Magness-Herod’s other temples

Jodi Magness in The Archeology of the Holy Land has a good deal of material about the Herodian period.

The New Testament refers to several Herods.  This family of Idumean (Edomite) converts to Judaism ruled as clients of the Roman Empire.  Herod the Great was the only one who was technically a king, having been ordained king by the Roman senate.  He was a great builder, but a cruel and paranoid man.  When he died, three of sons got positions over parts of his kingdom.  Herod Antipas, the Herod of the ministries of Jesus and John the Baptist, was one of them.  He had semi-autonomous rule of Galilee and some of the Transjordan.  Although he was not a king and was a Roman subject, he still had his own foreign policy and went to war with the Nabateans on his own.

Because Herod the Great was a great builder, his works show up most in excavations.  The Jerusalem temple of the Gospels is Herod’s temple, the second temple as rebuilt and added on to by Herod. As I also noted in the previous post, Herod provided an aqueduct and reservoir system to expand Jerusalem’s water supply.  Thus Herod contributed to making Jerusalem the vibrant center of world Judaism at the time of the New Testament.

During the Hasmonean period the Idumeans had converted to Judaism (probably under duress).  So Herod was a Jew.  After Herod had several of his sons killed, Augustus Caesar is supposed to have said that it was better to be Herod’s pig than Herod’s son.  This implies that Herod kept a kosher diet.  The joke is that since he ate no pork, his pig would live to a ripe old age, unlike his sons.

Magness thinks that Herod rebuilt the temple partly out of real devotion to Judaism.  However, he also thought like a Roman.  Romans believed all gods should get respect.  Archeology has uncovered at least two pagan temples that Herod built.  Josephus says there were others.

Magness spends some time talking about what we have found at Caesarea on the coast of Judea. Herod built a harbor there and what he did is awesome.  Underwater explorers have found that he put in huge breakwaters using the latest Roman technology.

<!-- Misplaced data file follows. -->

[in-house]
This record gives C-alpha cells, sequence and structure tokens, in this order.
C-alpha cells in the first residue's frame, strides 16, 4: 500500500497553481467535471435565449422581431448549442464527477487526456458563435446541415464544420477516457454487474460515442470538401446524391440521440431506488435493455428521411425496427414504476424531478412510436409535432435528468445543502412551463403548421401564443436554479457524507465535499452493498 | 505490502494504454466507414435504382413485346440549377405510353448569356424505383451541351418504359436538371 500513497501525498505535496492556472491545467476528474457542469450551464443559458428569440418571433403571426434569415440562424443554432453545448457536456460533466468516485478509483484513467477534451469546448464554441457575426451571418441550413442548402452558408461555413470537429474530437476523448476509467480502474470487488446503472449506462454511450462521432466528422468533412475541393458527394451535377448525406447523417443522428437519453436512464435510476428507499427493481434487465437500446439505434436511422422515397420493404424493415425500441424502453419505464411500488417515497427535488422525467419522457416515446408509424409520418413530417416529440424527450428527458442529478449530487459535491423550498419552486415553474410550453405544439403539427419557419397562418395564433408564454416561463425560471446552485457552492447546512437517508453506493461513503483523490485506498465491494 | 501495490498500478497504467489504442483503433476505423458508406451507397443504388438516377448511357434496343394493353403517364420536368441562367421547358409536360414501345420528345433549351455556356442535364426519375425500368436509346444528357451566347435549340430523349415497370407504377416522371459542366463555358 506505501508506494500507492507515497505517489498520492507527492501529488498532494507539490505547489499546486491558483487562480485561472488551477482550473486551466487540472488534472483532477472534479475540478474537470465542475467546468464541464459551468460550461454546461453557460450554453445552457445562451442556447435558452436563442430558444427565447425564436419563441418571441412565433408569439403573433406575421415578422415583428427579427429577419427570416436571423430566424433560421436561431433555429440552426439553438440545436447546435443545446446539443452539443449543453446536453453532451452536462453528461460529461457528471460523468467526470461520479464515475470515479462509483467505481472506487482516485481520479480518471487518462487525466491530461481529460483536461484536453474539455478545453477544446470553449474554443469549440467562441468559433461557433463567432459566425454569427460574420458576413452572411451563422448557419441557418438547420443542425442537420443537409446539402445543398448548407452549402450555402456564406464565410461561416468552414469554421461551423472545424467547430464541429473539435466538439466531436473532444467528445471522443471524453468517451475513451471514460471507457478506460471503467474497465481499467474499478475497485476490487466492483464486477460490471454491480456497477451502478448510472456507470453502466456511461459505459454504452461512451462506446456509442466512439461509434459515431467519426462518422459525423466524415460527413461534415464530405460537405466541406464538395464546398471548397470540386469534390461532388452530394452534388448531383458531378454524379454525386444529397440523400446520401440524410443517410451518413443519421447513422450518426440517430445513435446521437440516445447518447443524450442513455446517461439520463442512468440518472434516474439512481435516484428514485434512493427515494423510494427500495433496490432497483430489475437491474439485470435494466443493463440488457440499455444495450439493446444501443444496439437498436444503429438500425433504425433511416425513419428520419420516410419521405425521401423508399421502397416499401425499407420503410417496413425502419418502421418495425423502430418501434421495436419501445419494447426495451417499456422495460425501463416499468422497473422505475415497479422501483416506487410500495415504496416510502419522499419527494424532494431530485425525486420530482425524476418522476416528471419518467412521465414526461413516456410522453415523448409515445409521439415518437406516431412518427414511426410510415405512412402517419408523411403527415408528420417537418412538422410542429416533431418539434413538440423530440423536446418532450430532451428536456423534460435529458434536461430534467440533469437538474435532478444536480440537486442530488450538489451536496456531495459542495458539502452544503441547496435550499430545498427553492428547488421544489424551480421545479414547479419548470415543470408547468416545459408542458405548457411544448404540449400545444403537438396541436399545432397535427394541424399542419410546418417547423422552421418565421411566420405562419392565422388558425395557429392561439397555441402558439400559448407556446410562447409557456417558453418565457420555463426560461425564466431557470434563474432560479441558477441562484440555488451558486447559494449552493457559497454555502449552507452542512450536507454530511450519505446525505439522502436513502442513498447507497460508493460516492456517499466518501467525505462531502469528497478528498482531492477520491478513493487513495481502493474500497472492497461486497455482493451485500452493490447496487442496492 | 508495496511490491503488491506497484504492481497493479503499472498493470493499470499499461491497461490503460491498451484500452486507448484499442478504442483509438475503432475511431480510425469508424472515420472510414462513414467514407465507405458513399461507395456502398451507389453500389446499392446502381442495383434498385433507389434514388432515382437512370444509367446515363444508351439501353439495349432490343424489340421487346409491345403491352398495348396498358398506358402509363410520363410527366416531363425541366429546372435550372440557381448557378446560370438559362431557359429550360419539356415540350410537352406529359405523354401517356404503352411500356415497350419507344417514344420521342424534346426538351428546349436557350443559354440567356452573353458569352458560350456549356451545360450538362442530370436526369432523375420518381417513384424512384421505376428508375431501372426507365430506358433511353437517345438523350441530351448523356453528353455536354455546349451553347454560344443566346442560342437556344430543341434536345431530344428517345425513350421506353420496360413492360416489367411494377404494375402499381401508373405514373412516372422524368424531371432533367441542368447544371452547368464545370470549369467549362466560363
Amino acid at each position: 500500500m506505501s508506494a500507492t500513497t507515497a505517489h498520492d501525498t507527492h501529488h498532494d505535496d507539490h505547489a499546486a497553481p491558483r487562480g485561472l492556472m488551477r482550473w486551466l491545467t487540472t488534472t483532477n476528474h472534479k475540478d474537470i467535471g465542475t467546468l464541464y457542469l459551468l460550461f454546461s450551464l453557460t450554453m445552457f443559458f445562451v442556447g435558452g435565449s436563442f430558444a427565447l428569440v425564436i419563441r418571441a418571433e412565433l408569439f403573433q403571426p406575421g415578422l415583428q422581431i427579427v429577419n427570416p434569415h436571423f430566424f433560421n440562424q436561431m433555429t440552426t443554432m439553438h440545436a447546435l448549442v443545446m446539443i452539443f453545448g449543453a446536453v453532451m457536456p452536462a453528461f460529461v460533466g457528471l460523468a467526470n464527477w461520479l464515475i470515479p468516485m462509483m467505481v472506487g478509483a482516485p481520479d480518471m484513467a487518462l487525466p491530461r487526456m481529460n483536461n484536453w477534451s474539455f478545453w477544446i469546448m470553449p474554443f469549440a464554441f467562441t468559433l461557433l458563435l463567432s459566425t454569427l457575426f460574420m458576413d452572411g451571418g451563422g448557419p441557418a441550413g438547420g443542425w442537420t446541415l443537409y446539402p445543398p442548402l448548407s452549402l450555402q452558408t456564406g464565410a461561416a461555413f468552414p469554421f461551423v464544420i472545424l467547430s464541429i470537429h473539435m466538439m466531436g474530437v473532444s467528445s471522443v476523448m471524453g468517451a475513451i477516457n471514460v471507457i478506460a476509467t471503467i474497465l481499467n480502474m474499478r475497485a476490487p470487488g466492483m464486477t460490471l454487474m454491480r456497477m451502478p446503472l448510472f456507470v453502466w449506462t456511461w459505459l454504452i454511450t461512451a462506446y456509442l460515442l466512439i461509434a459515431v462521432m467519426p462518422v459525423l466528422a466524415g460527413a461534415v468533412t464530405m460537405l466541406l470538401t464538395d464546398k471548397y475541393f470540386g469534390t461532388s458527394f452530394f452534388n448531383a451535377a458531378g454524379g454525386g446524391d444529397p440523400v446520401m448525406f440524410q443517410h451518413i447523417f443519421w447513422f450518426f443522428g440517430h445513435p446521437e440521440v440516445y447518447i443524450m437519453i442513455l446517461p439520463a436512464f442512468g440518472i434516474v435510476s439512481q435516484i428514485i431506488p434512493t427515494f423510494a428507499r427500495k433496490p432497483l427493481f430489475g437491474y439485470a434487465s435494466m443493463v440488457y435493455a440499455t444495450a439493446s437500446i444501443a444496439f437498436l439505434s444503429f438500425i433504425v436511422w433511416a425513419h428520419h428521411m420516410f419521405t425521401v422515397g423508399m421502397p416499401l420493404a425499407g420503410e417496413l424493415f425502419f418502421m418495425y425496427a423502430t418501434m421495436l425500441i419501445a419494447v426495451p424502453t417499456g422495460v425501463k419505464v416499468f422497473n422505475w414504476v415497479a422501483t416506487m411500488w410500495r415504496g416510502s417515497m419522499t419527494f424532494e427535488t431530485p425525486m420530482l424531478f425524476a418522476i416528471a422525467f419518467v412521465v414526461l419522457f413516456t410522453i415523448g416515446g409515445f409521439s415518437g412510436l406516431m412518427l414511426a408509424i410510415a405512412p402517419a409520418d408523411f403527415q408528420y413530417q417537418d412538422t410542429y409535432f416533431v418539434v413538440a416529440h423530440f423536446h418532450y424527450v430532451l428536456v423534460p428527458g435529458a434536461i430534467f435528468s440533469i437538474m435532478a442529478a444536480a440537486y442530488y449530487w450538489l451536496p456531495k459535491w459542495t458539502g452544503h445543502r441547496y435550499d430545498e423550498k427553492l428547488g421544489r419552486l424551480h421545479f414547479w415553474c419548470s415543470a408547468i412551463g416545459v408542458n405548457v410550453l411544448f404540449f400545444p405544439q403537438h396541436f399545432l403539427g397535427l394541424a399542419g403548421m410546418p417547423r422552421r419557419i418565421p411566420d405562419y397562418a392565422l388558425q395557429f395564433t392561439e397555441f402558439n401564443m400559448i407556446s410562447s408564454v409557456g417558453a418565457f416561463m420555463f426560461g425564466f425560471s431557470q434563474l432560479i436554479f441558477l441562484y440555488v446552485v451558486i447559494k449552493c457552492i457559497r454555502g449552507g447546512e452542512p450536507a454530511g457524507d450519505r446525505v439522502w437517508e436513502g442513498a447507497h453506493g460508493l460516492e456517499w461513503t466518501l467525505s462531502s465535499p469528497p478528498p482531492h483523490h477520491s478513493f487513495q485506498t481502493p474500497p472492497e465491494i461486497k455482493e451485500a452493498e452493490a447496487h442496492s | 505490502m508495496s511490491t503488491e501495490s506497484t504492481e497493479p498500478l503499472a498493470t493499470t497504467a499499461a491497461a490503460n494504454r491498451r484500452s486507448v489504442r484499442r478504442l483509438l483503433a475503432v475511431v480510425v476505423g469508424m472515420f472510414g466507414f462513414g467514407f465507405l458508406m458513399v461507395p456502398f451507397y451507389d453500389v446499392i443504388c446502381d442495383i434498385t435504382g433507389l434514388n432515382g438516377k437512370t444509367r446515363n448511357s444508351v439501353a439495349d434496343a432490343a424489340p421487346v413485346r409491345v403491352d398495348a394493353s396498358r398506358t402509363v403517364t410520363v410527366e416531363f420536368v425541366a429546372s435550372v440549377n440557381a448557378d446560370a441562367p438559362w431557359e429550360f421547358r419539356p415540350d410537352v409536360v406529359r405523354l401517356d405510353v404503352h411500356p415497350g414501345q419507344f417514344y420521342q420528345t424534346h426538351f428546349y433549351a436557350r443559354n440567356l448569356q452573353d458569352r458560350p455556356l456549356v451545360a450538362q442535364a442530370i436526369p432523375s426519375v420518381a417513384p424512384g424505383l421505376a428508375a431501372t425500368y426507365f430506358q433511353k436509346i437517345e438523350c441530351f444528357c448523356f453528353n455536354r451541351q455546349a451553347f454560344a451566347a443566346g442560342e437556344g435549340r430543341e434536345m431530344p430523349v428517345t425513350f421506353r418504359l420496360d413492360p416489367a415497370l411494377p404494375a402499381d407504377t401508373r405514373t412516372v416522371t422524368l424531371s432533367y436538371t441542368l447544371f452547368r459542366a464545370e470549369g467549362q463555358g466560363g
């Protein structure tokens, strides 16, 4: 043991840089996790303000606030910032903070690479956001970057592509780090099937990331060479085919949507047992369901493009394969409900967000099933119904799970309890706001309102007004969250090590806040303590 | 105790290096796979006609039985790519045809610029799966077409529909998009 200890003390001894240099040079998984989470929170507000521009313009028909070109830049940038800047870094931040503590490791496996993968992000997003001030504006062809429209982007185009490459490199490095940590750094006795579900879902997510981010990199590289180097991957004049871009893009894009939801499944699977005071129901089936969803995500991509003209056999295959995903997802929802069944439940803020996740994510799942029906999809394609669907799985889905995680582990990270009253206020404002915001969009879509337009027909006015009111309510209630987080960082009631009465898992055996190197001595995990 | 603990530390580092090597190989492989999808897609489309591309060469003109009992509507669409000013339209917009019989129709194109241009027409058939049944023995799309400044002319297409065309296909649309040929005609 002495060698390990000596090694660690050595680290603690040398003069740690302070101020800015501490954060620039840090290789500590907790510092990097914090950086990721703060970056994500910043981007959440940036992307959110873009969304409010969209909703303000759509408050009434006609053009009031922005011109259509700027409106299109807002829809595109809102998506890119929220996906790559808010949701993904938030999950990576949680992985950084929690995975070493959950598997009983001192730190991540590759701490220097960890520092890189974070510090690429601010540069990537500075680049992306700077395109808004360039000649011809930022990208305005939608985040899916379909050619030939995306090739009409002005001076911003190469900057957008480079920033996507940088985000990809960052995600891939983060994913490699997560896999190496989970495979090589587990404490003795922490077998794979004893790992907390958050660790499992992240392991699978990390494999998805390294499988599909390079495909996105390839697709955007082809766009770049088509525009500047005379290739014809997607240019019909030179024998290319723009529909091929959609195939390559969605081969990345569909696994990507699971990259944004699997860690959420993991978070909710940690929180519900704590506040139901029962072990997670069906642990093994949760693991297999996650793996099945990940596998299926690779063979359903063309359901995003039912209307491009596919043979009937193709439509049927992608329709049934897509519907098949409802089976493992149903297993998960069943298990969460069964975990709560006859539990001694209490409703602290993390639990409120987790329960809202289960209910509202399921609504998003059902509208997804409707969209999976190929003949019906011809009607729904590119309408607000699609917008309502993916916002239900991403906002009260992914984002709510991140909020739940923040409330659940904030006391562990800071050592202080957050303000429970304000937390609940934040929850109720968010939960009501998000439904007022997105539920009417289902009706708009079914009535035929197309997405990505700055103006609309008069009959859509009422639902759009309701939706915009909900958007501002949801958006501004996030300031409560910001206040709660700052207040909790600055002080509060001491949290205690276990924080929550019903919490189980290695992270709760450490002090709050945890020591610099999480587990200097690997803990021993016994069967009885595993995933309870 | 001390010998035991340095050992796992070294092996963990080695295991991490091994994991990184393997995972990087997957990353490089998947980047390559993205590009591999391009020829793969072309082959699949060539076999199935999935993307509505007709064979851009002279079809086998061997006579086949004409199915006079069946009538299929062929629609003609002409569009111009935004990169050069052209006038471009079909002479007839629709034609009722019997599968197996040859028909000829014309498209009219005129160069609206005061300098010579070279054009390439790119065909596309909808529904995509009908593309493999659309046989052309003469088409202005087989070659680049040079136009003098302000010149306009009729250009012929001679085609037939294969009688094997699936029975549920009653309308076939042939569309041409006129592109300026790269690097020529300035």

“Herod imported hydraulic concrete from Italy, which contained a special type of  volcanic ash that allowed the concrete mixture to harden underwater.  To make the breakwaters, Herod’s engineers constructed enormous wooden boxes or formworks, causing them to sink to the sea floor, where the concrete hardened (p. 172).”

On top of the breakwaters they built warehouses.  At the ends of the breakwaters they built towers to mark the entrance to the harbor.  One of them was a lighthouse after the pattern of the Pharos in Alexandria, one of the seven wonders.

To express his loyalty to Rome, he built in Caesarea at temple to Roma and Augustus.  It differed from Greek temples.  Its architecture has several Italic features.

There were apparently other temples in Ceasarea from the early Roman period as well.  In 1961 a stone turned up in a building from a later period.  But the stone was a reused stone from earlier construction.  It had an inscription dedicating a temple to Tiberius Caesar authorized by the prefect, Pontius Pilate!  Although we have some coins minted during Pilate’s term, this is our only artifact bearing his name.

At Sabaste in Samaria, Herod also built an Italian style temple.  Like the one in Caesarea, it was dedicated to Roma and Augustus.  Both Caesarea and Sebaste had large non-Jewish populations at the time.

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About theoutwardquest

I have many interests, but will blog mostly about what I read in the fields of Bible and religion.
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